I had the opportunity to talk with Tom Webster about his new book: The Mobile Commerce Revolution. Here’s the transcript, or if you’re into audio you can listen to it over on Marketing Over Coffee.
John: Tom Webster is here. He’s going to be talking about his brand-new book, The Mobile Commerce Revolution, written with Tim Hayden.
If you don’t know Tom, if you haven’t run across him in all the major social channels, he is VP of strategy and marketing at Edison Research, the folks that do the exit polls for the major political races. But he covers a lot of stuff, and most notable for us is his Infinite Dial report that talks about the state of online music and audio. We’ll have him tell us about that. Also the author of the BrandSavant blog, talking about what’s going on in his neck of the woods.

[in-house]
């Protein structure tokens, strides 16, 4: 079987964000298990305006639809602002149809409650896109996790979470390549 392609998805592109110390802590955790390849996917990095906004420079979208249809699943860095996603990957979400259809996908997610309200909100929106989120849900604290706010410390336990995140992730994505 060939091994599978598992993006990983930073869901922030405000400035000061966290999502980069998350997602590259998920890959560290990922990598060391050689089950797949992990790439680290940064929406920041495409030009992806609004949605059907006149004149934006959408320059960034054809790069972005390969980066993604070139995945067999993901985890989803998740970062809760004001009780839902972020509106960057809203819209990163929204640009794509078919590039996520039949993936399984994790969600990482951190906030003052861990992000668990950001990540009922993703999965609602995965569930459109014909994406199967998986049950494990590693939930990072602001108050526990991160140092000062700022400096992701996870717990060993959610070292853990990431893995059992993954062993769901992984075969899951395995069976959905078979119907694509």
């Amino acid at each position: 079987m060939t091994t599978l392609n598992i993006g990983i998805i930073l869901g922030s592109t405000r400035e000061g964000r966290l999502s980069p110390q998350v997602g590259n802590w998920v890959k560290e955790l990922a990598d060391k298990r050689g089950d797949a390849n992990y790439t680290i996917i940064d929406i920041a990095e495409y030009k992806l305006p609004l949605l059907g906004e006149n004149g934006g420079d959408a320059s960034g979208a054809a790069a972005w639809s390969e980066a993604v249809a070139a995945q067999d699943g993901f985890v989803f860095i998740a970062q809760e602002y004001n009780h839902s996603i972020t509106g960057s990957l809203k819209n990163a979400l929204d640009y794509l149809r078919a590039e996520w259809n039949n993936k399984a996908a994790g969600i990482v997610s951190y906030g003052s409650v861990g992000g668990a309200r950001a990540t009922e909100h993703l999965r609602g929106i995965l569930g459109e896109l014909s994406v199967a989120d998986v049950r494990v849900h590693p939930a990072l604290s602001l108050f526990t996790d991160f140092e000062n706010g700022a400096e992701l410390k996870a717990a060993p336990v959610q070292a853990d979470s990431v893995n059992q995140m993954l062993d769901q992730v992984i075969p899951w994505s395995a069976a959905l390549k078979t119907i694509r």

He has the Marketing Companion with Mark Schaefer, a podcast that he does — a two-man long format marketing discussion. Most importantly, he’s the producer of award-winning Friday Five podcast, and “Discovering the music DNA of interesting people” is the tagline on that.
Tom, welcome to the show.
Tom: Thank you. The Friday Five is coming back. I have three in the can now. I wanted to get four or five in the can before I launched, because, as you know, scheduling a podcast is awful.
John: That is the number one thing that people don’t think about that just takes so much time. It’s so great because I’m a huge music fan, so I love to hear that. It’s amazing to hear the stories people have behind the music they choose. Before we jump into the book and all that, tell us about your background. Obviously, you’re huge into media and podcasting, and you have a background in music, so tell us how this all came together.